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Criticism for hospital plan to treat animals

David Ward

Monday October 30, 2006
The Guardian

A proposal to open up a debt-hit NHS hospital's radiotherapy unit to dogs and cats suffering from cancer came under fire from a union and the Conservatives' health spokesman yesterday.

The suggestion that a pets' clinic could be set up on Saturday mornings to exploit the earning potential of unused equipment came from staff asked to propose ideas to deal with £24m debts at Ipswich hospital in Suffolk. Managers estimated that treatment for pets could earn up to £50,000, enough for two nurses' salaries. The suggestion has been welcomed as "an excellent idea" by the RSPCA.

"More than 700 ideas were generated by staff to find ways of increasing the money that we have or to find better ways of saving money," said the hospital spokeswoman, Jane Rowsell. "No patient will be disadvantaged by this.

"Our radiotherapy staff have a special interest in this field and wanted to explore whether the equipment could be used in this way on a Saturday morning, when nobody is using it. I am told that radiotherapy has proved to be very effective in treating dogs and cats with cancer."

She said the hospital would control the possibility of infection by using anti-allergy drapes and by thorough cleaning. "The important thing to stress is that this is only a proposal," she said.

But a spokeswoman for Unison, which represents many hospital workers, said yesterday that hospitals should stick to treating sick humans.

"There must be other places where people are waiting for treatment or treatment could be speeded up," she said. "That would be a much better, proper use of the facilities, and £50,000 is neither here or there in terms of debt. Why not use the hospital for humans as it is intended - not for dogs and cats?"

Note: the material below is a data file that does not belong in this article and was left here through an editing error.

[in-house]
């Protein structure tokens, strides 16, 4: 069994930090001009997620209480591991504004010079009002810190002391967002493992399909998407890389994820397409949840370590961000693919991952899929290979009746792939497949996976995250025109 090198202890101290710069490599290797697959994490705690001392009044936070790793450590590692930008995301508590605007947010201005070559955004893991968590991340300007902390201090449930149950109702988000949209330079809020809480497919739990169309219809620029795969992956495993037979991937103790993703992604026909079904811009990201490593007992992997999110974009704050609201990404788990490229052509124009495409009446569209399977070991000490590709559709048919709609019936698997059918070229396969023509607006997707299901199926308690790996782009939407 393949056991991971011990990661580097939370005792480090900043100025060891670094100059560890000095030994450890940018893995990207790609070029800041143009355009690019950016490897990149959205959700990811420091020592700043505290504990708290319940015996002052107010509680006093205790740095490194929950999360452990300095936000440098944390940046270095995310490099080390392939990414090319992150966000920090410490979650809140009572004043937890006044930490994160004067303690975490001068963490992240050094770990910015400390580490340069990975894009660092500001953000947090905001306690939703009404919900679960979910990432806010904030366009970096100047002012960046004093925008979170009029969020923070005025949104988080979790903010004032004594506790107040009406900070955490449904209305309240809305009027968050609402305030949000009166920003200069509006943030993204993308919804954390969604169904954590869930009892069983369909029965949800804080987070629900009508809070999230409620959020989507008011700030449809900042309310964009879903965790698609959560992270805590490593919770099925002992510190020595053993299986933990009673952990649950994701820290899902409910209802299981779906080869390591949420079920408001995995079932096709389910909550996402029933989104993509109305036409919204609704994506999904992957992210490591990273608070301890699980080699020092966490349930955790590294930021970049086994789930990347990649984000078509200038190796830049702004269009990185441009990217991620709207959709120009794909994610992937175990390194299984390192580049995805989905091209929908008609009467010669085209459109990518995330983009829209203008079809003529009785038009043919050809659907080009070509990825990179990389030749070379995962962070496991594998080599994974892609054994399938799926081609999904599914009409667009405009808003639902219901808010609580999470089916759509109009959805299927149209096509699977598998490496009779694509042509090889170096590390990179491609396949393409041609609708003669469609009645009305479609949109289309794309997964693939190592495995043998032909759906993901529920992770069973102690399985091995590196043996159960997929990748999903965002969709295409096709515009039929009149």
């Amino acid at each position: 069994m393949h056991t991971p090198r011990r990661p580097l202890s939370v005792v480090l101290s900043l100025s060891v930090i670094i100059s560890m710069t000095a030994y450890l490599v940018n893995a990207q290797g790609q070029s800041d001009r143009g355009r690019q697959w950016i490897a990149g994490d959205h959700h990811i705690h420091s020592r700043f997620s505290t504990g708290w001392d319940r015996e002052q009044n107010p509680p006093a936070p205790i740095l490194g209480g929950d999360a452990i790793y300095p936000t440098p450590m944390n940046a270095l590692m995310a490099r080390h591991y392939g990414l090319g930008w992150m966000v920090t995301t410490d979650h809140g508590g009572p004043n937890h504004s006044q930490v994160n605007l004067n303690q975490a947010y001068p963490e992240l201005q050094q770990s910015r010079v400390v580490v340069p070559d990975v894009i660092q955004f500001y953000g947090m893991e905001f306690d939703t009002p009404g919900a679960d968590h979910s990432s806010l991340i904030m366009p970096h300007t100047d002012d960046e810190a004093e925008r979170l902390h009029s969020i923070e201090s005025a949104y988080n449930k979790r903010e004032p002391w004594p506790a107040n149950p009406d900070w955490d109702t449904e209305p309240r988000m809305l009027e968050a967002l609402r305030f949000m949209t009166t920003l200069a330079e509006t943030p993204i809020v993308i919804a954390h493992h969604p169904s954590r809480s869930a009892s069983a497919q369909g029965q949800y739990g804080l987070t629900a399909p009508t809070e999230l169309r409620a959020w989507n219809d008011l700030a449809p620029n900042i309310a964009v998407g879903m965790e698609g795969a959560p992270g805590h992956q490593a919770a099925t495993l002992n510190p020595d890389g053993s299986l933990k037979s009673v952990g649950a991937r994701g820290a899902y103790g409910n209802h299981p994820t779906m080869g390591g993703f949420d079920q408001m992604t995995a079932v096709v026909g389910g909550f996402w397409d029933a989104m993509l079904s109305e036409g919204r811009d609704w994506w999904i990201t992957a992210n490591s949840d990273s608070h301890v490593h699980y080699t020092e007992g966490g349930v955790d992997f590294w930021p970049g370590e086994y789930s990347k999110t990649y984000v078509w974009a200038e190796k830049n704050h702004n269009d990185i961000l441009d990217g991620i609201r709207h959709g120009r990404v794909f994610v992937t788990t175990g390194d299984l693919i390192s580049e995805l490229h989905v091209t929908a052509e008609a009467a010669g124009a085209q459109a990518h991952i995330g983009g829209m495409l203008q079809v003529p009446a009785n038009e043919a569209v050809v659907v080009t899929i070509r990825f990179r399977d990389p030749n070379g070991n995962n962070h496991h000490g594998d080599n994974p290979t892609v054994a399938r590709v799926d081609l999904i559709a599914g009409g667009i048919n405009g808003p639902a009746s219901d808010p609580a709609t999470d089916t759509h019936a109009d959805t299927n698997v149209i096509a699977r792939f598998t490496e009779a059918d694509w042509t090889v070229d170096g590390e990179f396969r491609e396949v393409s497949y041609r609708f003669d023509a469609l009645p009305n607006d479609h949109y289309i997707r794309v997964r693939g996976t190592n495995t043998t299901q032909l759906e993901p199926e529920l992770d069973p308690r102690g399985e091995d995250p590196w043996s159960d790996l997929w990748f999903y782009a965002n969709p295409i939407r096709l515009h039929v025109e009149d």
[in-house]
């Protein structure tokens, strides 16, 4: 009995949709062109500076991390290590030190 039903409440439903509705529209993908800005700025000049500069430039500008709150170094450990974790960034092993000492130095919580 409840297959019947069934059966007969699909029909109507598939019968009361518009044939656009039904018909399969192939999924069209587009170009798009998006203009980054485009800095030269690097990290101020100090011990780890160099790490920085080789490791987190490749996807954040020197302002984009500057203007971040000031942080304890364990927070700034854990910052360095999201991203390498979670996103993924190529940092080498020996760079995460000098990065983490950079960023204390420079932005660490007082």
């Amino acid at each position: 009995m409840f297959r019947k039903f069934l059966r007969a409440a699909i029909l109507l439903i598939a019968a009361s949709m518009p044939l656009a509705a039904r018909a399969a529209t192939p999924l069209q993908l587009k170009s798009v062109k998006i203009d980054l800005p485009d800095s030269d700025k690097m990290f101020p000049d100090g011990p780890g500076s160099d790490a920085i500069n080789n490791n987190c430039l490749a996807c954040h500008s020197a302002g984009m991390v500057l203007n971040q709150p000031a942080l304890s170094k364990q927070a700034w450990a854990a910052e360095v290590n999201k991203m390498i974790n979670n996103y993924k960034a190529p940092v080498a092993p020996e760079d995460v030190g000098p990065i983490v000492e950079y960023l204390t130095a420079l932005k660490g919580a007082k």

The shadow health secretary, Andrew Lansley, also condemned the plan. "These are the lengths the NHS is being driven to by the government's financial mismanagement and the way deficits are impacting on hospitals. One would normally expect NHS equipment to be fully occupied providing services to NHS patients."

Katherine Murphy, a spokeswoman for the Patients' Association, said she was horrified by the suggestion. "Do we really have to resign ourselves to such desperate measures as to begin treating animals where people are treated?" she said. "Is this really the way forward? I hope this idea never gets off the ground. I think it is a disaster waiting to happen.

"Surely there are other ways of identifying areas where costs could be reduced? Let's keep hospitals for humans."

But David McDowell, the RSPCA's acting chief veterinary adviser, disagreed. "[This] is an excellent idea as long as the strictest hygiene measures are applied to safeguard the health of other users and to avoid any allergic reaction," he said.


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